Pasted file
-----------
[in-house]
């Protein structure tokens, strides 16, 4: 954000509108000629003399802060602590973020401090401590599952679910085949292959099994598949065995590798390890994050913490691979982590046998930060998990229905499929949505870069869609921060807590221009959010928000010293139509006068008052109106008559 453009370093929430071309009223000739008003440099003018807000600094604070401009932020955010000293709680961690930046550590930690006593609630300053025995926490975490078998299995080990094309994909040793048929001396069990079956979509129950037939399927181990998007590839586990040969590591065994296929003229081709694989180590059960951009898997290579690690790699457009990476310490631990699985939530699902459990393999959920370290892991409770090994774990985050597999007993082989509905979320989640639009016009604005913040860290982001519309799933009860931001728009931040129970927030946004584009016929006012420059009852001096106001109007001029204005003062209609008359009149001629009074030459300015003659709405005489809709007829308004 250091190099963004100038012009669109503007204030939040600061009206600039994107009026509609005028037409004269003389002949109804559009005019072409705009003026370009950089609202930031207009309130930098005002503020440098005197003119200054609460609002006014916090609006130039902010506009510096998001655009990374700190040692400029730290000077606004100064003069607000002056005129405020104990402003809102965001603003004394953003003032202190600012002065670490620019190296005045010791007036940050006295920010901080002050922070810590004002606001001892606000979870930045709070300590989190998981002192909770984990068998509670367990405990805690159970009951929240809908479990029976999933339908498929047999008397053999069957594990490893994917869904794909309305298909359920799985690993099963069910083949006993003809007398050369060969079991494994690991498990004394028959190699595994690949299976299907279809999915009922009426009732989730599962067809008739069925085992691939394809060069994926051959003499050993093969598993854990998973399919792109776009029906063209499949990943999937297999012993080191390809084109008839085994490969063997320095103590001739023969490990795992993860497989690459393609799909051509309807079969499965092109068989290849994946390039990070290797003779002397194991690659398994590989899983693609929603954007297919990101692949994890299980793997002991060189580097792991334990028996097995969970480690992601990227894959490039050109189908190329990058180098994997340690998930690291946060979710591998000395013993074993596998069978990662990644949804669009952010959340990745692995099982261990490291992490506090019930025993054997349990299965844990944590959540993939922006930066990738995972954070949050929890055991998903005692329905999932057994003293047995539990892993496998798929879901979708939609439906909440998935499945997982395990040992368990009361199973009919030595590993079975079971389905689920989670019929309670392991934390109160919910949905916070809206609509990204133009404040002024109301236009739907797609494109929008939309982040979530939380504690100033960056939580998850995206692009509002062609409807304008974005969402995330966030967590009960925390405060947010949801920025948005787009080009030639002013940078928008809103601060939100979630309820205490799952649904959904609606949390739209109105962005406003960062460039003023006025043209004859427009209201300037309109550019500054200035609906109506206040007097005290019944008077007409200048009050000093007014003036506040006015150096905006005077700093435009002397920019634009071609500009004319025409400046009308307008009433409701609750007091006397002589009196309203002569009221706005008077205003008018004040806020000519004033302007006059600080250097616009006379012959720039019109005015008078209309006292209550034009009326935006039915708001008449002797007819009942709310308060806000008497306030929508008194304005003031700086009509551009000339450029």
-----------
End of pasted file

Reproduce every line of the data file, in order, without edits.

[in-house]
């Protein structure tokens, strides 16, 4: 954000509108000629003399802060602590973020401090401590599952679910085949292959099994598949065995590798390890994050913490691979982590046998930060998990229905499929949505870069869609921060807590221009959010928000010293139509006068008052109106008559 453009370093929430071309009223000739008003440099003018807000600094604070401009932020955010000293709680961690930046550590930690006593609630300053025995926490975490078998299995080990094309994909040793048929001396069990079956979509129950037939399927181990998007590839586990040969590591065994296929003229081709694989180590059960951009898997290579690690790699457009990476310490631990699985939530699902459990393999959920370290892991409770090994774990985050597999007993082989509905979320989640639009016009604005913040860290982001519309799933009860931001728009931040129970927030946004584009016929006012420059009852001096106001109007001029204005003062209609008359009149001629009074030459300015003659709405005489809709007829308004 250091190099963004100038012009669109503007204030939040600061009206600039994107009026509609005028037409004269003389002949109804559009005019072409705009003026370009950089609202930031207009309130930098005002503020440098005197003119200054609460609002006014916090609006130039902010506009510096998001655009990374700190040692400029730290000077606004100064003069607000002056005129405020104990402003809102965001603003004394953003003032202190600012002065670490620019190296005045010791007036940050006295920010901080002050922070810590004002606001001892606000979870930045709070300590989190998981002192909770984990068998509670367990405990805690159970009951929240809908479990029976999933339908498929047999008397053999069957594990490893994917869904794909309305298909359920799985690993099963069910083949006993003809007398050369060969079991494994690991498990004394028959190699595994690949299976299907279809999915009922009426009732989730599962067809008739069925085992691939394809060069994926051959003499050993093969598993854990998973399919792109776009029906063209499949990943999937297999012993080191390809084109008839085994490969063997320095103590001739023969490990795992993860497989690459393609799909051509309807079969499965092109068989290849994946390039990070290797003779002397194991690659398994590989899983693609929603954007297919990101692949994890299980793997002991060189580097792991334990028996097995969970480690992601990227894959490039050109189908190329990058180098994997340690998930690291946060979710591998000395013993074993596998069978990662990644949804669009952010959340990745692995099982261990490291992490506090019930025993054997349990299965844990944590959540993939922006930066990738995972954070949050929890055991998903005692329905999932057994003293047995539990892993496998798929879901979708939609439906909440998935499945997982395990040992368990009361199973009919030595590993079975079971389905689920989670019929309670392991934390109160919910949905916070809206609509990204133009404040002024109301236009739907797609494109929008939309982040979530939380504690100033960056939580998850995206692009509002062609409807304008974005969402995330966030967590009960925390405060947010949801920025948005787009080009030639002013940078928008809103601060939100979630309820205490799952649904959904609606949390739209109105962005406003960062460039003023006025043209004859427009209201300037309109550019500054200035609906109506206040007097005290019944008077007409200048009050000093007014003036506040006015150096905006005077700093435009002397920019634009071609500009004319025409400046009308307008009433409701609750007091006397002589009196309203002569009221706005008077205003008018004040806020000519004033302007006059600080250097616009006379012959720039019109005015008078209309006292209550034009009326935006039915708001008449002797007819009942709310308060806000008497306030929508008194304005003031700086009509551009000339450029």